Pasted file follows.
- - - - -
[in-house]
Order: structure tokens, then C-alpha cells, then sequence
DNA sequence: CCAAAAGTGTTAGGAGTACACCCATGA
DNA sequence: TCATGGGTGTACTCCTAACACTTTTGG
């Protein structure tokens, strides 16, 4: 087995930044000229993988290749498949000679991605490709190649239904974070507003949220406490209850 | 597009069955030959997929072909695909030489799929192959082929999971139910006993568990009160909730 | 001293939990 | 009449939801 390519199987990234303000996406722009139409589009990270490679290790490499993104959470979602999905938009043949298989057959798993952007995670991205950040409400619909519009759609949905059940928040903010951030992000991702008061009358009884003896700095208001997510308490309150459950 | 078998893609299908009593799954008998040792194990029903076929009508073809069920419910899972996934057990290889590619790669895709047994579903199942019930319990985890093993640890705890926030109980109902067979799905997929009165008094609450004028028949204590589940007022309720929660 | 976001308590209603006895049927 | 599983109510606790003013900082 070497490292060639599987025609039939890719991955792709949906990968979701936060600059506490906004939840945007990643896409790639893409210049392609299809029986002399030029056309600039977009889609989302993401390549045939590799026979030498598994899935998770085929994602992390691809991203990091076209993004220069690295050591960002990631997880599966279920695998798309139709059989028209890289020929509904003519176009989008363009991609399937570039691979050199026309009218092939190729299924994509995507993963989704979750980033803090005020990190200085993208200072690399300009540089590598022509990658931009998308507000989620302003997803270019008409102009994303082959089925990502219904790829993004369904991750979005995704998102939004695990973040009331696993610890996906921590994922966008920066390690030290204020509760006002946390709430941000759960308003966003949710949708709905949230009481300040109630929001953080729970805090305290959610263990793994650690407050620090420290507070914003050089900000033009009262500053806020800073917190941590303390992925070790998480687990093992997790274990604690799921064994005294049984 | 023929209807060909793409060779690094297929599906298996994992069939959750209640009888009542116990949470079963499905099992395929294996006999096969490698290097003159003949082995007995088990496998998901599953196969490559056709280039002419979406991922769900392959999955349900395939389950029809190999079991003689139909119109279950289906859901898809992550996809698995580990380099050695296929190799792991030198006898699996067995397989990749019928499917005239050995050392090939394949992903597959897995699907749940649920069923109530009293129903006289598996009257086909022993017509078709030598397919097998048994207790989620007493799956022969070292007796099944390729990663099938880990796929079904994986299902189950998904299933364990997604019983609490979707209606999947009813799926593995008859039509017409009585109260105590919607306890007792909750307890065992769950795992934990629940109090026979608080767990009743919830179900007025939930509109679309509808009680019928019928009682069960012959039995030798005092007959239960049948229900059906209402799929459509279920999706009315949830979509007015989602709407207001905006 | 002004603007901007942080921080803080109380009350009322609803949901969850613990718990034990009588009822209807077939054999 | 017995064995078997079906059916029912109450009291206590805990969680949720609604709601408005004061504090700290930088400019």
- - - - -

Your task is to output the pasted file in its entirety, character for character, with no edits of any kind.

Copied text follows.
[in-house]
Order: structure tokens, then C-alpha cells, then sequence
DNA sequence: CCAAAAGTGTTAGGAGTACACCCATGA
DNA sequence: TCATGGGTGTACTCCTAACACTTTTGG
């Protein structure tokens, strides 16, 4: 087995930044000229993988290749498949000679991605490709190649239904974070507003949220406490209850 | 597009069955030959997929072909695909030489799929192959082929999971139910006993568990009160909730 | 001293939990 | 009449939801 390519199987990234303000996406722009139409589009990270490679290790490499993104959470979602999905938009043949298989057959798993952007995670991205950040409400619909519009759609949905059940928040903010951030992000991702008061009358009884003896700095208001997510308490309150459950 | 078998893609299908009593799954008998040792194990029903076929009508073809069920419910899972996934057990290889590619790669895709047994579903199942019930319990985890093993640890705890926030109980109902067979799905997929009165008094609450004028028949204590589940007022309720929660 | 976001308590209603006895049927 | 599983109510606790003013900082 070497490292060639599987025609039939890719991955792709949906990968979701936060600059506490906004939840945007990643896409790639893409210049392609299809029986002399030029056309600039977009889609989302993401390549045939590799026979030498598994899935998770085929994602992390691809991203990091076209993004220069690295050591960002990631997880599966279920695998798309139709059989028209890289020929509904003519176009989008363009991609399937570039691979050199026309009218092939190729299924994509995507993963989704979750980033803090005020990190200085993208200072690399300009540089590598022509990658931009998308507000989620302003997803270019008409102009994303082959089925990502219904790829993004369904991750979005995704998102939004695990973040009331696993610890996906921590994922966008920066390690030290204020509760006002946390709430941000759960308003966003949710949708709905949230009481300040109630929001953080729970805090305290959610263990793994650690407050620090420290507070914003050089900000033009009262500053806020800073917190941590303390992925070790998480687990093992997790274990604690799921064994005294049984 | 023929209807060909793409060779690094297929599906298996994992069939959750209640009888009542116990949470079963499905099992395929294996006999096969490698290097003159003949082995007995088990496998998901599953196969490559056709280039002419979406991922769900392959999955349900395939389950029809190999079991003689139909119109279950289906859901898809992550996809698995580990380099050695296929190799792991030198006898699996067995397989990749019928499917005239050995050392090939394949992903597959897995699907749940649920069923109530009293129903006289598996009257086909022993017509078709030598397919097998048994207790989620007493799956022969070292007796099944390729990663099938880990796929079904994986299902189950998904299933364990997604019983609490979707209606999947009813799926593995008859039509017409009585109260105590919607306890007792909750307890065992769950795992934990629940109090026979608080767990009743919830179900007025939930509109679309509808009680019928019928009682069960012959039995030798005092007959239960049948229900059906209402799929459509279920999706009315949830979509007015989602709407207001905006 | 002004603007901007942080921080803080109380009350009322609803949901969850613990718990034990009588009822209807077939054999 | 017995064995078997079906059916029912109450009291206590805990969680949720609604709601408005004061504090700290930088400019």